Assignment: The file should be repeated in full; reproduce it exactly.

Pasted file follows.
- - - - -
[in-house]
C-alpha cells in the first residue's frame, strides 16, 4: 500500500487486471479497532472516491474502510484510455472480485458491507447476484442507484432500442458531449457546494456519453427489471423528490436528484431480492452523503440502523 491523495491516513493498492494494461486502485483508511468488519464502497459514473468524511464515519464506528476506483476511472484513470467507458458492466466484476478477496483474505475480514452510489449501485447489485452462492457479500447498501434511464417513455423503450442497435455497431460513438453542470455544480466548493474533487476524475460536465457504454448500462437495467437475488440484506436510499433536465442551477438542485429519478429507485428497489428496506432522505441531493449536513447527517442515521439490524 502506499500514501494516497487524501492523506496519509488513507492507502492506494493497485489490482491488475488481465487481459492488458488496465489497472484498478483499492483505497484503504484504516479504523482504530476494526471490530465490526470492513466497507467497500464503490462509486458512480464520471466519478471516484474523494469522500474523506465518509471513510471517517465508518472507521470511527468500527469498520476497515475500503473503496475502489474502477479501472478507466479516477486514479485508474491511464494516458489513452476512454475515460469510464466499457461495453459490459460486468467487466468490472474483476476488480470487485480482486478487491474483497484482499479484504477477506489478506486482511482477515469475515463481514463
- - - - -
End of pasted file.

[in-house]
C-alpha cells in the first residue's frame, strides 16, 4: 500500500487486471479497532472516491474502510484510455472480485458491507447476484442507484432500442458531449457546494456519453427489471423528490436528484431480492452523503440502523 491523495491516513493498492494494461486502485483508511468488519464502497459514473468524511464515519464506528476506483476511472484513470467507458458492466466484476478477496483474505475480514452510489449501485447489485452462492457479500447498501434511464417513455423503450442497435455497431460513438453542470455544480466548493474533487476524475460536465457504454448500462437495467437475488440484506436510499433536465442551477438542485429519478429507485428497489428496506432522505441531493449536513447527517442515521439490524 502506499500514501494516497487524501492523506496519509488513507492507502492506494493497485489490482491488475488481465487481459492488458488496465489497472484498478483499492483505497484503504484504516479504523482504530476494526471490530465490526470492513466497507467497500464503490462509486458512480464520471466519478471516484474523494469522500474523506465518509471513510471517517465508518472507521470511527468500527469498520476497515475500503473503496475502489474502477479501472478507466479516477486514479485508474491511464494516458489513452476512454475515460469510464466499457461495453459490459460486468467487466468490472474483476476488480470487485480482486478487491474483497484482499479484504477477506489478506486482511482477515469475515463481514463